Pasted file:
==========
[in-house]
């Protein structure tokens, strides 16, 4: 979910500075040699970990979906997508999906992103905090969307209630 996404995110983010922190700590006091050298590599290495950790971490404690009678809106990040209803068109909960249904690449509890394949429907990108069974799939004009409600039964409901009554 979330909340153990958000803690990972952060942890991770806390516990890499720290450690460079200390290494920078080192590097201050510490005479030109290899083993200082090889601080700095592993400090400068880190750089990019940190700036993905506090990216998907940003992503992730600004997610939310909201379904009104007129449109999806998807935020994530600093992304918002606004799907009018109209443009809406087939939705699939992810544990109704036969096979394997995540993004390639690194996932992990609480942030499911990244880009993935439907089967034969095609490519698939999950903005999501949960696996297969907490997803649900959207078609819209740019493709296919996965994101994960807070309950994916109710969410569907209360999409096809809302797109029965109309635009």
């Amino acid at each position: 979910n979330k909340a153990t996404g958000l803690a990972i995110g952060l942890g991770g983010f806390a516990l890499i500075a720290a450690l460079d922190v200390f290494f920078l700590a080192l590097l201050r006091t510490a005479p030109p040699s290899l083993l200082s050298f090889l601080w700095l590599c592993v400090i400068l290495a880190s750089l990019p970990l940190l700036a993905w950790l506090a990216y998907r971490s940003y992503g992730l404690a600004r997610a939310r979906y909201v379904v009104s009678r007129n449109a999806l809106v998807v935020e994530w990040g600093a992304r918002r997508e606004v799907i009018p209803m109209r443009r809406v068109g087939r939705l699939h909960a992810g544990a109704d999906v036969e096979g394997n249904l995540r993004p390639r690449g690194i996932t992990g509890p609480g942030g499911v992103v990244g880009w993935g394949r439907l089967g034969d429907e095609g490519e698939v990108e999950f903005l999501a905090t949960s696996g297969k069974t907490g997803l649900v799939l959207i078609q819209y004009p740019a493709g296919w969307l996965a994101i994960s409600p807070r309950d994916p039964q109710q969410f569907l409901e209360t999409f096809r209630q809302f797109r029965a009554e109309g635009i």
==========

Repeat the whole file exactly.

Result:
[in-house]
């Protein structure tokens, strides 16, 4: 979910500075040699970990979906997508999906992103905090969307209630 996404995110983010922190700590006091050298590599290495950790971490404690009678809106990040209803068109909960249904690449509890394949429907990108069974799939004009409600039964409901009554 979330909340153990958000803690990972952060942890991770806390516990890499720290450690460079200390290494920078080192590097201050510490005479030109290899083993200082090889601080700095592993400090400068880190750089990019940190700036993905506090990216998907940003992503992730600004997610939310909201379904009104007129449109999806998807935020994530600093992304918002606004799907009018109209443009809406087939939705699939992810544990109704036969096979394997995540993004390639690194996932992990609480942030499911990244880009993935439907089967034969095609490519698939999950903005999501949960696996297969907490997803649900959207078609819209740019493709296919996965994101994960807070309950994916109710969410569907209360999409096809809302797109029965109309635009």
């Amino acid at each position: 979910n979330k909340a153990t996404g958000l803690a990972i995110g952060l942890g991770g983010f806390a516990l890499i500075a720290a450690l460079d922190v200390f290494f920078l700590a080192l590097l201050r006091t510490a005479p030109p040699s290899l083993l200082s050298f090889l601080w700095l590599c592993v400090i400068l290495a880190s750089l990019p970990l940190l700036a993905w950790l506090a990216y998907r971490s940003y992503g992730l404690a600004r997610a939310r979906y909201v379904v009104s009678r007129n449109a999806l809106v998807v935020e994530w990040g600093a992304r918002r997508e606004v799907i009018p209803m109209r443009r809406v068109g087939r939705l699939h909960a992810g544990a109704d999906v036969e096979g394997n249904l995540r993004p390639r690449g690194i996932t992990g509890p609480g942030g499911v992103v990244g880009w993935g394949r439907l089967g034969d429907e095609g490519e698939v990108e999950f903005l999501a905090t949960s696996g297969k069974t907490g997803l649900v799939l959207i078609q819209y004009p740019a493709g296919w969307l996965a994101i994960s409600p807070r309950d994916p039964q109710q969410f569907l409901e209360t999409f096809r209630q809302f797109r029965a009554e109309g635009i």